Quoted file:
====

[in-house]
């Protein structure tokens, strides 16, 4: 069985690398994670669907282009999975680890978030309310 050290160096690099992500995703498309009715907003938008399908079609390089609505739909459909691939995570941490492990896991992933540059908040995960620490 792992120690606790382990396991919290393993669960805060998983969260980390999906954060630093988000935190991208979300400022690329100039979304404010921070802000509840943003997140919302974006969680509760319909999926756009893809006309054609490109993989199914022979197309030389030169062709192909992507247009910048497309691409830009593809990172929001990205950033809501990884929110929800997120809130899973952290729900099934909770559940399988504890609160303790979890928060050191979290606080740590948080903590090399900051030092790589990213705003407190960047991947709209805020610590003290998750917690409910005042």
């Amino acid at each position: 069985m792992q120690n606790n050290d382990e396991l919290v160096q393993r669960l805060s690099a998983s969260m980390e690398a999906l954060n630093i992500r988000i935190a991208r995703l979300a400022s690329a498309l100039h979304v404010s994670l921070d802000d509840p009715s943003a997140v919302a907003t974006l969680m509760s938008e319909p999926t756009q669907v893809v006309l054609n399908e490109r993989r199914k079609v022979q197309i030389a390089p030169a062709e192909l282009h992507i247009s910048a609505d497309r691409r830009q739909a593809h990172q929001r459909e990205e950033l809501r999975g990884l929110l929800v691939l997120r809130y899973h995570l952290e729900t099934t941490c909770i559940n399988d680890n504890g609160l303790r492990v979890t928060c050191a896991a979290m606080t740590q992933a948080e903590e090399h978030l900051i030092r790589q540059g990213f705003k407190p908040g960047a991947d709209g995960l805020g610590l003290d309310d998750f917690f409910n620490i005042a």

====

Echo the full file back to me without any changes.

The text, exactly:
[in-house]
């Protein structure tokens, strides 16, 4: 069985690398994670669907282009999975680890978030309310 050290160096690099992500995703498309009715907003938008399908079609390089609505739909459909691939995570941490492990896991992933540059908040995960620490 792992120690606790382990396991919290393993669960805060998983969260980390999906954060630093988000935190991208979300400022690329100039979304404010921070802000509840943003997140919302974006969680509760319909999926756009893809006309054609490109993989199914022979197309030389030169062709192909992507247009910048497309691409830009593809990172929001990205950033809501990884929110929800997120809130899973952290729900099934909770559940399988504890609160303790979890928060050191979290606080740590948080903590090399900051030092790589990213705003407190960047991947709209805020610590003290998750917690409910005042």
């Amino acid at each position: 069985m792992q120690n606790n050290d382990e396991l919290v160096q393993r669960l805060s690099a998983s969260m980390e690398a999906l954060n630093i992500r988000i935190a991208r995703l979300a400022s690329a498309l100039h979304v404010s994670l921070d802000d509840p009715s943003a997140v919302a907003t974006l969680m509760s938008e319909p999926t756009q669907v893809v006309l054609n399908e490109r993989r199914k079609v022979q197309i030389a390089p030169a062709e192909l282009h992507i247009s910048a609505d497309r691409r830009q739909a593809h990172q929001r459909e990205e950033l809501r999975g990884l929110l929800v691939l997120r809130y899973h995570l952290e729900t099934t941490c909770i559940n399988d680890n504890g609160l303790r492990v979890t928060c050191a896991a979290m606080t740590q992933a948080e903590e090399h978030l900051i030092r790589q540059g990213f705003k407190p908040g960047a991947d709209g995960l805020g610590l003290d309310d998750f917690f409910n620490i005042a």